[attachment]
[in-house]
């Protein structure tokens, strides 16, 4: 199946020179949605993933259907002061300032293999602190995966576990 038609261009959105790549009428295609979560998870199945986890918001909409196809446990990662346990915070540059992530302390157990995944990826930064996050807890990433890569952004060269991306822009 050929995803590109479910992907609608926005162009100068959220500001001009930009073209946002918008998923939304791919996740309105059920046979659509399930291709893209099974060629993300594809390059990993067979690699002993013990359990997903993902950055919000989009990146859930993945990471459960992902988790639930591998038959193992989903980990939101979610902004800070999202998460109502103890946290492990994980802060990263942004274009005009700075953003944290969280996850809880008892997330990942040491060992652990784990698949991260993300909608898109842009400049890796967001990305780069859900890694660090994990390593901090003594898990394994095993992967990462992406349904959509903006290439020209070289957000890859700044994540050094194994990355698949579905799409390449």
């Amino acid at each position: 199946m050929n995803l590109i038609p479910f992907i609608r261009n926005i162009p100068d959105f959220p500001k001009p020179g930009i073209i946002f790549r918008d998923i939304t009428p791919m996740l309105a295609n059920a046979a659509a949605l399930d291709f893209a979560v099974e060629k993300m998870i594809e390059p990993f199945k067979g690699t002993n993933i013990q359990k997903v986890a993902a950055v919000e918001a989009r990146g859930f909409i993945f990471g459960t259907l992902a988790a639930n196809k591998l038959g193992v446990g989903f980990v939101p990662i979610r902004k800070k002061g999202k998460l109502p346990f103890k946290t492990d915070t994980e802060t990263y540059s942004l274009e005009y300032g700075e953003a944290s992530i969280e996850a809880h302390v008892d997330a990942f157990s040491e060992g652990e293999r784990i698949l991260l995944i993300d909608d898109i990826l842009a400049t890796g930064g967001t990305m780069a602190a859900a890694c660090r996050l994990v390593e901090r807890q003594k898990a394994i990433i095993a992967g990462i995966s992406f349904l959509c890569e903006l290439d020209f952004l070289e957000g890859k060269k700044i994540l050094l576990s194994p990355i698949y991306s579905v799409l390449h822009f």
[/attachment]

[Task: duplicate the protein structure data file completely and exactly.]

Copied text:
[in-house]
């Protein structure tokens, strides 16, 4: 199946020179949605993933259907002061300032293999602190995966576990 038609261009959105790549009428295609979560998870199945986890918001909409196809446990990662346990915070540059992530302390157990995944990826930064996050807890990433890569952004060269991306822009 050929995803590109479910992907609608926005162009100068959220500001001009930009073209946002918008998923939304791919996740309105059920046979659509399930291709893209099974060629993300594809390059990993067979690699002993013990359990997903993902950055919000989009990146859930993945990471459960992902988790639930591998038959193992989903980990939101979610902004800070999202998460109502103890946290492990994980802060990263942004274009005009700075953003944290969280996850809880008892997330990942040491060992652990784990698949991260993300909608898109842009400049890796967001990305780069859900890694660090994990390593901090003594898990394994095993992967990462992406349904959509903006290439020209070289957000890859700044994540050094194994990355698949579905799409390449």
């Amino acid at each position: 199946m050929n995803l590109i038609p479910f992907i609608r261009n926005i162009p100068d959105f959220p500001k001009p020179g930009i073209i946002f790549r918008d998923i939304t009428p791919m996740l309105a295609n059920a046979a659509a949605l399930d291709f893209a979560v099974e060629k993300m998870i594809e390059p990993f199945k067979g690699t002993n993933i013990q359990k997903v986890a993902a950055v919000e918001a989009r990146g859930f909409i993945f990471g459960t259907l992902a988790a639930n196809k591998l038959g193992v446990g989903f980990v939101p990662i979610r902004k800070k002061g999202k998460l109502p346990f103890k946290t492990d915070t994980e802060t990263y540059s942004l274009e005009y300032g700075e953003a944290s992530i969280e996850a809880h302390v008892d997330a990942f157990s040491e060992g652990e293999r784990i698949l991260l995944i993300d909608d898109i990826l842009a400049t890796g930064g967001t990305m780069a602190a859900a890694c660090r996050l994990v390593e901090r807890q003594k898990a394994i990433i095993a992967g990462i995966s992406f349904l959509c890569e903006l290439d020209f952004l070289e957000g890859k060269k700044i994540l050094l576990s194994p990355i698949y991306s579905v799409l390449h822009f």